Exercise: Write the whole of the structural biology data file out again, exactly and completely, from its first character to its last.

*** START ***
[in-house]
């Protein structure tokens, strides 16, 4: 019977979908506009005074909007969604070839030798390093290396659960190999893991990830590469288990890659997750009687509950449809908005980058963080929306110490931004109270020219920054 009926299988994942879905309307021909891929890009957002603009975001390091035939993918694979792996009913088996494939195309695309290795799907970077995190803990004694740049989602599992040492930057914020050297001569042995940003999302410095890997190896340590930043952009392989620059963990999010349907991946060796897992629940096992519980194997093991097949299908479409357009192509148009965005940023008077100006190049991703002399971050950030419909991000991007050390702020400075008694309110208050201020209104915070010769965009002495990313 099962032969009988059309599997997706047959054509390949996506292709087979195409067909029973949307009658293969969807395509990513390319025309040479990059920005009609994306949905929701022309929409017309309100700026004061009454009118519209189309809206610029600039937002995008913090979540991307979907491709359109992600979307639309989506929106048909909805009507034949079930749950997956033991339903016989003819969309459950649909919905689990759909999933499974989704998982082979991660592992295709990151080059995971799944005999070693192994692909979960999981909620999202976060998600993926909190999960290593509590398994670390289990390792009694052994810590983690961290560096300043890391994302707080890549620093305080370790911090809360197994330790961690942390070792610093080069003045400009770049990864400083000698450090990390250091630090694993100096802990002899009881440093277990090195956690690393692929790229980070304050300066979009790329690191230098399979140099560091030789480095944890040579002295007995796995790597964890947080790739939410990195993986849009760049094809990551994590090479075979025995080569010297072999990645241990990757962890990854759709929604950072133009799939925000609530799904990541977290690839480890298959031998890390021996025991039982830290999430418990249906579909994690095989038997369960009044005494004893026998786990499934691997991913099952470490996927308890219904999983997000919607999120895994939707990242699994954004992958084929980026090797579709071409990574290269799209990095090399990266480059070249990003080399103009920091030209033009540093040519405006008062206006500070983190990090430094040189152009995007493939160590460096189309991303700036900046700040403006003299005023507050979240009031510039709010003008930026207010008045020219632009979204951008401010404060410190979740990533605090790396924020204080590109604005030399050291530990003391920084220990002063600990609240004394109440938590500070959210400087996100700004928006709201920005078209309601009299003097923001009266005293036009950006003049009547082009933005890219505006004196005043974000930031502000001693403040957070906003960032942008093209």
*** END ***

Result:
[in-house]
């Protein structure tokens, strides 16, 4: 019977979908506009005074909007969604070839030798390093290396659960190999893991990830590469288990890659997750009687509950449809908005980058963080929306110490931004109270020219920054 009926299988994942879905309307021909891929890009957002603009975001390091035939993918694979792996009913088996494939195309695309290795799907970077995190803990004694740049989602599992040492930057914020050297001569042995940003999302410095890997190896340590930043952009392989620059963990999010349907991946060796897992629940096992519980194997093991097949299908479409357009192509148009965005940023008077100006190049991703002399971050950030419909991000991007050390702020400075008694309110208050201020209104915070010769965009002495990313 099962032969009988059309599997997706047959054509390949996506292709087979195409067909029973949307009658293969969807395509990513390319025309040479990059920005009609994306949905929701022309929409017309309100700026004061009454009118519209189309809206610029600039937002995008913090979540991307979907491709359109992600979307639309989506929106048909909805009507034949079930749950997956033991339903016989003819969309459950649909919905689990759909999933499974989704998982082979991660592992295709990151080059995971799944005999070693192994692909979960999981909620999202976060998600993926909190999960290593509590398994670390289990390792009694052994810590983690961290560096300043890391994302707080890549620093305080370790911090809360197994330790961690942390070792610093080069003045400009770049990864400083000698450090990390250091630090694993100096802990002899009881440093277990090195956690690393692929790229980070304050300066979009790329690191230098399979140099560091030789480095944890040579002295007995796995790597964890947080790739939410990195993986849009760049094809990551994590090479075979025995080569010297072999990645241990990757962890990854759709929604950072133009799939925000609530799904990541977290690839480890298959031998890390021996025991039982830290999430418990249906579909994690095989038997369960009044005494004893026998786990499934691997991913099952470490996927308890219904999983997000919607999120895994939707990242699994954004992958084929980026090797579709071409990574290269799209990095090399990266480059070249990003080399103009920091030209033009540093040519405006008062206006500070983190990090430094040189152009995007493939160590460096189309991303700036900046700040403006003299005023507050979240009031510039709010003008930026207010008045020219632009979204951008401010404060410190979740990533605090790396924020204080590109604005030399050291530990003391920084220990002063600990609240004394109440938590500070959210400087996100700004928006709201920005078209309601009299003097923001009266005293036009950006003049009547082009933005890219505006004196005043974000930031502000001693403040957070906003960032942008093209």